Oh and who had radicalized us?  Our professors, lecturers and tutors, wasn’t it?  Just as pundits have been writing of late.  Just as the world has been allowed to see on youtube, Twitter and Facebook.  The manipulation by the Them-controlled MSM is … well, criminal.

And I met those radical Bill Ayreses and Stokely Carmichaels – I met them because I was of them at that time until a certain political epiphany. Here’s Stokely Carmichael on women, in response to a question at the Students Non-violent Coordinating Committee Conference, 1964 [Oxford Book of Quotations, 1999]:

The only position for women in the SNCC is prone.

Not a one-off.  I met these people, looked into their eyes and they were violent people.  Ostensibly on our side but violent.  They walked in with authority, started ordering this and that.  I ask now but didn’t then – who was behind them, these people?  Who was behind the Weathermen?

Answer is partly, “No one,” they dreamed all this up. Answer is partly, “Alinsky, Kesey, Leary, professors, lecturers, Masons, CIA, John Phillips.  Whoever used blacks to release AIDS were behind these people. Barry Soetoro was just one of these student would-be-radicals at the time, he was nothing special.  The really bad boys are quite well known today. These guys were murderers, criminals and their cover was the social justice movement.  Kerry was very much one of the radicals though not to the Bill Ayres and Malcolm X extent. Except in Vietnam, where no one could see.

I was at a rally in 1975 and my mate’s sister, a Stalinist or Trot, can’t remember which, was bellyaching on about the other splitters and then she told me to watch what was happening in the square.  A speaker had jumped up onto a platform and was haranguing the crowd, Marj said to keep watching, such-and-such is going to jump up and shove the other one off the platform.

Sure enough, said person did and I remember he was dressed in a suit, not in the student garb.  It’s these ones – they’re the ones needing the watching.

There’s evidence today that both sides in these conflicts were bad, that MLK did have that sex tape and it was held over his head, he was backed by communists, for goodness sake. Broadening this, Lucille Ball was a major organizer for them.  Yes, she of I Love Lucy.  There was so much went on behind the scenes.  On that panel show What’s My Line, the quiet, unassuming little husband of Arlene Francis – he was an active member of the communists.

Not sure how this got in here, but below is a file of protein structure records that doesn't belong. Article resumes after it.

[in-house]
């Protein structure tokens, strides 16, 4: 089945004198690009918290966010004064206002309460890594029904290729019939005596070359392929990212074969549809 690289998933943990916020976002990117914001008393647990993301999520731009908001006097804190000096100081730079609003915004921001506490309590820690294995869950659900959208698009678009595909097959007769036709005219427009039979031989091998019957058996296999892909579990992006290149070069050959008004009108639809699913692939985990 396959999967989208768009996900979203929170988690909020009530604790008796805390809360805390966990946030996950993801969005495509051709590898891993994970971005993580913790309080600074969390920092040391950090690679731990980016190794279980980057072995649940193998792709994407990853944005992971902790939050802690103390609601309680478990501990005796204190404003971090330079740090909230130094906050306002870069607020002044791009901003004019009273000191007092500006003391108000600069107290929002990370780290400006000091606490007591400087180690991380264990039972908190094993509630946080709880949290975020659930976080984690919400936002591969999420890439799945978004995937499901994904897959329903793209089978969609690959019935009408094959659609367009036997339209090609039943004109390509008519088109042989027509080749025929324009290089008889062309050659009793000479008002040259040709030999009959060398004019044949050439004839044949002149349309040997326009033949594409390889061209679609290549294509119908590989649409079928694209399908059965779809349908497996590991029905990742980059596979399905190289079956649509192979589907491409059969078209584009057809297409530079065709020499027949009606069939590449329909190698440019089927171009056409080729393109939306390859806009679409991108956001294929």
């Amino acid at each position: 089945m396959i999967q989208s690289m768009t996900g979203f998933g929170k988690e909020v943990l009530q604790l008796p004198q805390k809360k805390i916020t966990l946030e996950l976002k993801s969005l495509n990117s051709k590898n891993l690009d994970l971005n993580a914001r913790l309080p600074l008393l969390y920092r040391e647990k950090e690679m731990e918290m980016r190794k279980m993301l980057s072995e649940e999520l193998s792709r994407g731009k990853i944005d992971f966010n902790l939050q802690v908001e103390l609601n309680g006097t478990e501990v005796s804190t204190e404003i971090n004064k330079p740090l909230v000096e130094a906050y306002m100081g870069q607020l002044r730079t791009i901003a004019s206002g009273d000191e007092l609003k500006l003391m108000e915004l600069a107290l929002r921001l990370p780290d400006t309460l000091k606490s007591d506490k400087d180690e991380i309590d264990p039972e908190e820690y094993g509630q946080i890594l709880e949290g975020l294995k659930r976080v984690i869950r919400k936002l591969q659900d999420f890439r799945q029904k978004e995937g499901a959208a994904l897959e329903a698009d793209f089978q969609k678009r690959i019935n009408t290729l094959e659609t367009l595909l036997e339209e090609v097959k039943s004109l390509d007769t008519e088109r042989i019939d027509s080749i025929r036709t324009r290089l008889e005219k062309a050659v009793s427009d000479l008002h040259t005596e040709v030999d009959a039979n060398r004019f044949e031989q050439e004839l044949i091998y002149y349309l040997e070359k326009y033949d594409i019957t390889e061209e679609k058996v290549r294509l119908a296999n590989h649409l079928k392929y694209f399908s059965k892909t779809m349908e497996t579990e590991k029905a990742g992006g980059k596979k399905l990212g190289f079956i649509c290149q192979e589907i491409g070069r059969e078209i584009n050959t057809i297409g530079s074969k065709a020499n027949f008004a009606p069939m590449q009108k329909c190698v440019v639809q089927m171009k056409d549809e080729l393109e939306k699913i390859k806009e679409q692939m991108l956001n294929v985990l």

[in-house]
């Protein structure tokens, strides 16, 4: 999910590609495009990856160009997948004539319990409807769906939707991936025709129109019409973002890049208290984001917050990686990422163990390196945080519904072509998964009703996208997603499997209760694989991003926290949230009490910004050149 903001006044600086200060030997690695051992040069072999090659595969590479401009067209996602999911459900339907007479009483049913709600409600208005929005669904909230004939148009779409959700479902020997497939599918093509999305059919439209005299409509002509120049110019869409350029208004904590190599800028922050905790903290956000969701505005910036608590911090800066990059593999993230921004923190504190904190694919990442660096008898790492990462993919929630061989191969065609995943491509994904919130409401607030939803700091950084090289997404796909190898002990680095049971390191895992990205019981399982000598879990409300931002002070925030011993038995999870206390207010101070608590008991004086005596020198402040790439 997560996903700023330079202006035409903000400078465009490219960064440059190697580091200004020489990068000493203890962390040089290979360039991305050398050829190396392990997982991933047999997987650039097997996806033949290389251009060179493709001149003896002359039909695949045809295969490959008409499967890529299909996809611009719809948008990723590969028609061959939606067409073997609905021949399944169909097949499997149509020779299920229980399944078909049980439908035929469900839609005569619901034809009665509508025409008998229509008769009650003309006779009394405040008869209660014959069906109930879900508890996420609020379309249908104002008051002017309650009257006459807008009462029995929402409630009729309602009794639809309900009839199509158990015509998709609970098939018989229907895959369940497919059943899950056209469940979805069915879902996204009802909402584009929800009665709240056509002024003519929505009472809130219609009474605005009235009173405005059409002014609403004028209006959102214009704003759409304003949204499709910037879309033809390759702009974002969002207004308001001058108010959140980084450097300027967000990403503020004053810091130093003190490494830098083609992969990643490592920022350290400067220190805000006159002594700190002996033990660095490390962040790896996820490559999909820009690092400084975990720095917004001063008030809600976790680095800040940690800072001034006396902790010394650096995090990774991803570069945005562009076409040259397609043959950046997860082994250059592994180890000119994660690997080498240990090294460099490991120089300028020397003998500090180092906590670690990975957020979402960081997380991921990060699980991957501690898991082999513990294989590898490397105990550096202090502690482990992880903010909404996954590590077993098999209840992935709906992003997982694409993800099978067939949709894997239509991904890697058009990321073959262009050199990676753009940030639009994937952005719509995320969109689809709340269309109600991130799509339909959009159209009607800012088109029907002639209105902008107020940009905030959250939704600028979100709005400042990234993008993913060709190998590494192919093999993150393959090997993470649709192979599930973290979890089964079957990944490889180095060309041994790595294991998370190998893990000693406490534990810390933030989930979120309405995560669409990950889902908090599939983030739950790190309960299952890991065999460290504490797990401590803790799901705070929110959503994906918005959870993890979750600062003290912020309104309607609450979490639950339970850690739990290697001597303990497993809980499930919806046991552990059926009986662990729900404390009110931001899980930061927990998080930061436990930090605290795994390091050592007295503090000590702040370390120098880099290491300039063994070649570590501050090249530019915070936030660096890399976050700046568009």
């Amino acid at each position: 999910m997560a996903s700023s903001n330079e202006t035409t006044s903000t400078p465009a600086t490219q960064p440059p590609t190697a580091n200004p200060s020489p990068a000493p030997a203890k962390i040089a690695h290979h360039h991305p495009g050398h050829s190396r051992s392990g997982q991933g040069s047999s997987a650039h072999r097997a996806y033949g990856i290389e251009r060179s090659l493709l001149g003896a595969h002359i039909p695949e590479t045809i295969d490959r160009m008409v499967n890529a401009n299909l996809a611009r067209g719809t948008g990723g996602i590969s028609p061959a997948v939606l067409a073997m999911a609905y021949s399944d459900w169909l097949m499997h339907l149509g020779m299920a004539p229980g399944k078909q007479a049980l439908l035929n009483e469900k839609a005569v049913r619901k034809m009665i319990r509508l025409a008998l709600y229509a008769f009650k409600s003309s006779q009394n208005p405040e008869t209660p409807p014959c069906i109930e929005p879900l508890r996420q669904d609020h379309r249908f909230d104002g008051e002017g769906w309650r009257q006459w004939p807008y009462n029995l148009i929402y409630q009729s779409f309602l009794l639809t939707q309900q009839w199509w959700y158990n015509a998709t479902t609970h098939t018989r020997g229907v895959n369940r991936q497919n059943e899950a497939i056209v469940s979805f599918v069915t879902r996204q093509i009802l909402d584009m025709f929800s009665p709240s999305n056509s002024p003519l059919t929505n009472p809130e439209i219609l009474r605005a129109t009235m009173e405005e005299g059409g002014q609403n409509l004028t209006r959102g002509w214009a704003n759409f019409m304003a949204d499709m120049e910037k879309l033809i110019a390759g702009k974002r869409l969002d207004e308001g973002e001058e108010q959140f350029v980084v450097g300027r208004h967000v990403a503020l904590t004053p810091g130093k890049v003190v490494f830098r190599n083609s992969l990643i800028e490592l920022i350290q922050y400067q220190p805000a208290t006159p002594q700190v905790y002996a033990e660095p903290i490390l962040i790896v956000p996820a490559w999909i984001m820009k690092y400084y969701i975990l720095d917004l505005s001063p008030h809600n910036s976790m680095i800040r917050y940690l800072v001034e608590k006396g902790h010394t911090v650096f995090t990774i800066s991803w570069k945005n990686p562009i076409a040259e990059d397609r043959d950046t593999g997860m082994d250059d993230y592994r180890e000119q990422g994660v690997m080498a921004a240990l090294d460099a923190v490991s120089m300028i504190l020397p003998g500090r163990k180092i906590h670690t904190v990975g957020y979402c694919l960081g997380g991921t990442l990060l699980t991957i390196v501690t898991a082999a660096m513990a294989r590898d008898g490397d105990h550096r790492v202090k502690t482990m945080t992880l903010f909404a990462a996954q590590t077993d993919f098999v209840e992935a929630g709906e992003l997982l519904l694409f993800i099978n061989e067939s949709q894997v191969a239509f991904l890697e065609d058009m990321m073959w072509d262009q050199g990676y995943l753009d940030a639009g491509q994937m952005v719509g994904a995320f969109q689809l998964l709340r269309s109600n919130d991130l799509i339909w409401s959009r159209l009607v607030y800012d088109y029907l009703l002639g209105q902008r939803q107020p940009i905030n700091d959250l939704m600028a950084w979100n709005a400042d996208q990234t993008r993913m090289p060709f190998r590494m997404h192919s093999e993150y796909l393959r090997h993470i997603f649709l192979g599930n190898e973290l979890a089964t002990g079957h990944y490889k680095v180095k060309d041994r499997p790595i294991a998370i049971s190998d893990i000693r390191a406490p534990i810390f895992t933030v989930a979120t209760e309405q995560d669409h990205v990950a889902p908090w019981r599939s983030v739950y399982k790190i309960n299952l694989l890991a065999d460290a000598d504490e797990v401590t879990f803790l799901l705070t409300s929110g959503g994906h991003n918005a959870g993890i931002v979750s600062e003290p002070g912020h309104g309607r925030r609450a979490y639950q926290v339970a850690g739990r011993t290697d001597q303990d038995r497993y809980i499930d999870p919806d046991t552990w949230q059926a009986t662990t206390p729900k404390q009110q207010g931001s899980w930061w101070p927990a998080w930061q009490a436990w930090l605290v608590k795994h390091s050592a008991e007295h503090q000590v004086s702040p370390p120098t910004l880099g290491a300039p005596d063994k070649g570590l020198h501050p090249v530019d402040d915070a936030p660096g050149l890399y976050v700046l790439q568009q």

I was at those conferences, as a paid-up Fabian/anarchist – could never make up my mind which I wanted to be – and the sheer wastage, the utter [‘scuse my French] wankery of those people – it was a giant turn-off.

What stopped it all for me?  Two things. Firstly I got a job.

Secondly, the Young Conservatives had the better wimmin and parties.

Meanwhile, it was becoming hip for the business world to jump on board and we see the extension of that today:

Even before the counterculture movement reached its peak of influence, the concept of the adoption of socially-responsible policies by establishment corporations was discussed by economist and Nobel laureate Milton Friedman(1962):

“Few trends could so thoroughly undermine the very foundation of our free society as the acceptance by corporate officials of a social responsibility other than to make as much money for their stockholders as possible. This is a fundamentally subversive doctrine. If businessmen do have a social responsibility other than making maximum profits for stockholders, how are they to know what it is? Can self-selected private individuals decide what the social interest is?”[195]

Don’t know about you but I keep jumping from agreeing with him on that to actually wishing to see the forests saved and no cruelty to animals.  There are outposts of truth all over the place, across the spectrum.  And there is also deep wankery, moreso today on the left than the right but that’s an opinion.

And people are running about like headless chickens, responding to the latest scare, only Nanny to save them.  We’re being manipulated, yes but how to counter this?  So often I see even friends, me too, sucked in by an apparent truth.  Does it even matter that there were agents provocateurs who created the dilemma?  Does it make the dilemma less real?  Are the Muslim invaders real or not real, whoever facilitated their entry?

Time for brekky.

3 comments for “The ones behind the radicals

  1. Hereward Unbowed.
    January 20, 2016 at 1:07 pm

    Hanoi Jane, went into fitness videos and made a fortune, I wonder, does she share out her largess? If not, why not?

    Hypocrisy, it’s one of mankind’s worst and most incurable conditions as it surely does PROGRESSIVE-ly rots the brain – look at Jezza and Ken.

    We are all pawns, the games rules are not set by us, unless we form a ‘team’.

    • January 20, 2016 at 1:21 pm


    • Voice of Reason
      January 21, 2016 at 2:29 pm

      Actually, she and her ex-husband Ted Turner have given away much of their money to causes that they believe in.